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3.58 of 5 stars 3.58  ·  rating details  ·  156 ratings  ·  12 reviews
A hypnotic murder mystery, a scathing literary parody, and a brilliant pastiche of genres, Betrayals once again demonstrates the virtuosity of the irresistibly entertaining author of The Quincunx, working at his "fiendishly clever" (San Francisco Chronicle) best. "Ingenious in the higest degree."--The Boston Globe.
Hardcover, 353 pages
Published January 24th 1995 by Ballantine Books (first published 1994)
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Did you enjoy House of Leaves? How about A History of the World in 10 1/2 Chapters? Do you like puzzles? Murder mysteries?

Betrayals is a collection of seemingly disparate narratives: an obituary for a scientist written by a colleague who seems to delight in his rival's passing; the tale of four passengers stranded on a snowbound train, seemingly told by two very different people, with the stories the passengers tell one another to stave off cold and fear embedded within in it Canterbury-style;
I remember enjoying Palliser's The Quincunx when I read it many years ago, and his The Unburied when I read that about ten years ago. But neither really prepared me for Betrayals, which I thought absolutely superb. It's a type of postmodern fiction I especially like, in which a number of disparate stories eventually form an overall story from the hints and clues they drop. Betrayals opens with a report of a group of people trapped by snow in a train in late Victorian Scotland. To pass the time u ...more
Though brilliant in the embedded plot twists and intertwining, I felt that the author was 'Too Clever by Half' and lost me (and most readers I'm sure). I felt that I caught some but not all of the inter-relationships between the separate stories in this novel. This left me frustrated that there were connections I know I should have seen, but that I didn't connect and so only understood the top two-thirds of the total plot twists and tricks.

I think this is a very well written book, but to be app
I loved Charles Palliser's The Quincunx and so I bought this slimmer novel in hopes that he would rekindle some of the magic I found in the earlier book. A couple of weeks ago my wife was looking for a new book and, although I hadn't yet read this, I gave it to her. She laughed her way through it and after finishing it she insisted I read it immediately. Naturally I did so and after finishing it she asked me,"well did you like it?" I replied, "No, it was terrible." To which I received the rejoin ...more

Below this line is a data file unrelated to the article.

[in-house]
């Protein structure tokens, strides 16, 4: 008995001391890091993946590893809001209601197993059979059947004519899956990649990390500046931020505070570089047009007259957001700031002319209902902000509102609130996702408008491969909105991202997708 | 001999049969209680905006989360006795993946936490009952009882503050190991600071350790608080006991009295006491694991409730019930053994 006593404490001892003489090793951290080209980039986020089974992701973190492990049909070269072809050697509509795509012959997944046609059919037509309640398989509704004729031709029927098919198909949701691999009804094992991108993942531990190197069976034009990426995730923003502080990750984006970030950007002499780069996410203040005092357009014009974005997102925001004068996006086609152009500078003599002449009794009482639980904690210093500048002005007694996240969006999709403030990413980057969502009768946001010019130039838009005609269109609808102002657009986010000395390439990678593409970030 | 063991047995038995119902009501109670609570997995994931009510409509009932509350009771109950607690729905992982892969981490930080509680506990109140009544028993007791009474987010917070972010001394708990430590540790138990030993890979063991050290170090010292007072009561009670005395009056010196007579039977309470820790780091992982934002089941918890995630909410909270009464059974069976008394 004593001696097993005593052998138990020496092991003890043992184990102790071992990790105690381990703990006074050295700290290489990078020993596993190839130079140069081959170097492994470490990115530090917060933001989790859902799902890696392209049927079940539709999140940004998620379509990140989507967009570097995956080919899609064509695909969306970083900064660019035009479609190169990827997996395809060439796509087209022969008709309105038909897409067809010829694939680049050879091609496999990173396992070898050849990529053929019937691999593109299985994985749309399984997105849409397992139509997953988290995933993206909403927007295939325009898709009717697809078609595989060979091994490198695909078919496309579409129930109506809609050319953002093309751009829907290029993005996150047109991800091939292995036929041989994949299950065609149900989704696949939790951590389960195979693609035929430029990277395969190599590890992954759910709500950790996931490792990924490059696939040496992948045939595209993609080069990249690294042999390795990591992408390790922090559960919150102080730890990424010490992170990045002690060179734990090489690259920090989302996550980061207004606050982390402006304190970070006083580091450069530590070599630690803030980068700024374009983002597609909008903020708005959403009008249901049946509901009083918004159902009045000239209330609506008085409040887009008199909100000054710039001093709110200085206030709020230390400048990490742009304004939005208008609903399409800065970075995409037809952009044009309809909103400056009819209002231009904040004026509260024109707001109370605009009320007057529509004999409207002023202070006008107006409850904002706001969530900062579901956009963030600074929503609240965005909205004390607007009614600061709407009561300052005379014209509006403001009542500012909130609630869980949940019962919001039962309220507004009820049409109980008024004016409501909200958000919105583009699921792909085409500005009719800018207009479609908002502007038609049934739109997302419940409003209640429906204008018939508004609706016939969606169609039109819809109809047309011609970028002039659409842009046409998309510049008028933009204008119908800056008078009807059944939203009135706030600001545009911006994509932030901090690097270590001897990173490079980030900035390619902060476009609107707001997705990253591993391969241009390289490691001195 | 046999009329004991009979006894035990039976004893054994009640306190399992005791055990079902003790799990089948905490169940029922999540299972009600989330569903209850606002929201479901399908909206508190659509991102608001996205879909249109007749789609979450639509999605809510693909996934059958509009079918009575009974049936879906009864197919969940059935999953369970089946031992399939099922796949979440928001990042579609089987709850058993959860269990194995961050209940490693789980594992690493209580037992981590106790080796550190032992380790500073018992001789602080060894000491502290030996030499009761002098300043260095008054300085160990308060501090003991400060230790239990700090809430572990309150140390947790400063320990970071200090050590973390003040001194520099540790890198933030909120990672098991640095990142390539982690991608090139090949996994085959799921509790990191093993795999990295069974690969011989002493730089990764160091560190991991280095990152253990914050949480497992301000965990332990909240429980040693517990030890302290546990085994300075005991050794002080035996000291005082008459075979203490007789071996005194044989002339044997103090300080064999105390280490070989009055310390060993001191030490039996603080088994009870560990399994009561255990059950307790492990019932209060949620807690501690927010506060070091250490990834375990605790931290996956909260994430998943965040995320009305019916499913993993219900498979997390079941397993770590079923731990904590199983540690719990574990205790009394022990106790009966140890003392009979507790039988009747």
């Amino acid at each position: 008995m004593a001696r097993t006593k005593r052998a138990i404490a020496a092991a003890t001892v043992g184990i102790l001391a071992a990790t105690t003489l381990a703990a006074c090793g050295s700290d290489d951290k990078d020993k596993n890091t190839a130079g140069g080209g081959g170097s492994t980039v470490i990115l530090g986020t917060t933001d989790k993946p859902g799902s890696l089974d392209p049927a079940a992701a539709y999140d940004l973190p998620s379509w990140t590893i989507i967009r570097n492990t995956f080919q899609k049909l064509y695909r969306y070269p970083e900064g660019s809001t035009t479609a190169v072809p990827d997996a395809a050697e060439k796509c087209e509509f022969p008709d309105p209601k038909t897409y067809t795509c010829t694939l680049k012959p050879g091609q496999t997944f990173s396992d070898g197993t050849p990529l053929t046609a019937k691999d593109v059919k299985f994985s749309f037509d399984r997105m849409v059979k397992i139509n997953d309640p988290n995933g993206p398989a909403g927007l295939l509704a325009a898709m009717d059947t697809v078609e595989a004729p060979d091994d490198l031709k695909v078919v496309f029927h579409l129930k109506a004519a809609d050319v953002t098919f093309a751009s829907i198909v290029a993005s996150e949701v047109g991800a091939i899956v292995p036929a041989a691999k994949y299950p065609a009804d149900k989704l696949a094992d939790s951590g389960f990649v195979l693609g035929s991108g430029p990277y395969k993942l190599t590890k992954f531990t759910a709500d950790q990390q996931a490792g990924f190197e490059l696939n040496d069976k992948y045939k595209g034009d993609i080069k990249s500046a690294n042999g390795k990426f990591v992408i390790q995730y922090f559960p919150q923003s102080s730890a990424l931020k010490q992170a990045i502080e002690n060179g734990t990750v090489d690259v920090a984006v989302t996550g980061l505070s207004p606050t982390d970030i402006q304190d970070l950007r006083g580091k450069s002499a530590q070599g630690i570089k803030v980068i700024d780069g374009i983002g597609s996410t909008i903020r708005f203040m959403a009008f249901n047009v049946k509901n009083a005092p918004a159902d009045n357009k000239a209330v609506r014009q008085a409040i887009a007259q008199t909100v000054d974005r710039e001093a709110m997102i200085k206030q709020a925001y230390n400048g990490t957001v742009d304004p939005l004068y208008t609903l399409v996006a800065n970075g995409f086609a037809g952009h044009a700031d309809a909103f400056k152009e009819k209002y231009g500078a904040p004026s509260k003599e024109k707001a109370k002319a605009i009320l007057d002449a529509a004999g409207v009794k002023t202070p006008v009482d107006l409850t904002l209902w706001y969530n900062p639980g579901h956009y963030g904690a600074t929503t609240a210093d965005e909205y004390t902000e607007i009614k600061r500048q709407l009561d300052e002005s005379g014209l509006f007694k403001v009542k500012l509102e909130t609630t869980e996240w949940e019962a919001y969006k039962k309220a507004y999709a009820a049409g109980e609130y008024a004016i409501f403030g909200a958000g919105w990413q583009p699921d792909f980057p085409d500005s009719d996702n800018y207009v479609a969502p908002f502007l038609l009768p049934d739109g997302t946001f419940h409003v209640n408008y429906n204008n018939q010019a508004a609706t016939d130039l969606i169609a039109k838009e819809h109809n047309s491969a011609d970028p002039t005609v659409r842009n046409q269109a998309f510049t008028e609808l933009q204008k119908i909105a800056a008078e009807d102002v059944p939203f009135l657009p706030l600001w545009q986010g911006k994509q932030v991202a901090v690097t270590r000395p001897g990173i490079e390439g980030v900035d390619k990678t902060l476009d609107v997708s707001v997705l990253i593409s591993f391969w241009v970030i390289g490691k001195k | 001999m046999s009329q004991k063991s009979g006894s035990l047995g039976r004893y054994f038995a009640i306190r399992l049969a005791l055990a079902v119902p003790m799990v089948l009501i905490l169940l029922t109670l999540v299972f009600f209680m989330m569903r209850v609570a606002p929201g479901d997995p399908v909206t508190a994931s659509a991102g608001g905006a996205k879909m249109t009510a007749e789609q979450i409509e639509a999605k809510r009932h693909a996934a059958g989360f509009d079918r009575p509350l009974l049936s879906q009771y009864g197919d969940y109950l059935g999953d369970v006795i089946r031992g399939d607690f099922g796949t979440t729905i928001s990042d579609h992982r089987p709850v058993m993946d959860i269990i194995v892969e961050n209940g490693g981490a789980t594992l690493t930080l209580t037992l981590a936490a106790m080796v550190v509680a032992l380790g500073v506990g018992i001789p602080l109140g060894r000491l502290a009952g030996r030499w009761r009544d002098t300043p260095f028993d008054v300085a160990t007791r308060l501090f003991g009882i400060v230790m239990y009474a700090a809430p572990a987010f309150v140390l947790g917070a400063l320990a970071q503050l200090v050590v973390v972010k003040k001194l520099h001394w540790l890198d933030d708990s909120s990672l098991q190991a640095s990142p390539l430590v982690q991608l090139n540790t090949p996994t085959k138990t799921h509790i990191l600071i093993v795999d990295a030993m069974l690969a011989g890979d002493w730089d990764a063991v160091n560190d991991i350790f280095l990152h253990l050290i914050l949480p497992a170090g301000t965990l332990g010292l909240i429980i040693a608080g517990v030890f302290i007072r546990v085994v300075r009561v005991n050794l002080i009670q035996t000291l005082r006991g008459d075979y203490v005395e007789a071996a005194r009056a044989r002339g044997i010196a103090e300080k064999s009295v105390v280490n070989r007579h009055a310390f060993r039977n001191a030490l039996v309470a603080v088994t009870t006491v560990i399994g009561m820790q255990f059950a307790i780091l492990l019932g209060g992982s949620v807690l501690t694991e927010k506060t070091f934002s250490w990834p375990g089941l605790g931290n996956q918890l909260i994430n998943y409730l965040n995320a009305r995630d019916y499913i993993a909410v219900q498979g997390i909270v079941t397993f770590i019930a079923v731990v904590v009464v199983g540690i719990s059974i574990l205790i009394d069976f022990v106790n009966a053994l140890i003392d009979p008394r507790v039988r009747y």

Il est interdit à quiconque, sous peine des sanctions les plus graves, de déflorer l'histoire de ce livre. On avancera donc ici avec une extrême précaution…

On confirmera simplement, pour tous ceux qui seraient tentés, en cours de lecture, de prendre ce récit pour un recueil de nouvelles, que l'ouvrage qu'ils ont entre les mains est bien un roman.

Oh, certes, un roman un peu compliqué, tout en fausses pistes, fausses portes et fausses barbes (mais les cadavres et les crimes sont vrais).

So, Father's Day - also Bloomsday, it turns out - what's a doting Dad to do? Me, I spent most of it on the porch enjoying the low clouds, the cool breeze, the distant cries of unicyclists on the Square and read Betrayals by Charles Palliser. Eventually I went inside and read it some more, because the grey clouds did what grey clouds do and chased even the unicyclists away.

Betrayals was an unalloyed pleasure from first to last, and a reread at that. Since at least two of the disparate ten chapter
A clever set of related documents - newspaper clippings, diaries, book chapters, letters - that shed partial light on a "famous" Scottish murder mystery. Very, very funny and addictive. Do not read this book if you like to close the final page and feel that you've wrapped the story up! I'm still thinking about it - and I've read this book twice!
Lisa James
This book is a story inside a story inside a story, where the story twists & turns through many characters, & then back around to the first. It's fascinating, murder, mystery, African myths, & Jack the Ripper all figure in this story as it layers & layers throughout.
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There was a lot that I liked about this but it was so much work to try to piece everything together and I kind of got bored with it by the end of the book.
Lisa Daleiden-brugman
Eck. I can't really rate this because I actually abandoned this book. Too many freaky stories leading to some odd dreams.
what a bloody disappointment
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Charles Palliser (born 1947) is an American-born, British-based novelist. He is the elder brother of the late author and freelance journalist Marcus Palliser.
Born in New England he is an American citizen but has lived in the United Kingdom since the age of three. He went up to Oxford in 1967 to read English Language and Literature and took a First in June 1970. He was awarded the B. Litt. in 1975
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“To exist is to be betrayed, since we exist for others only by virtue of what we betray of ourselves to them.” 11 likes
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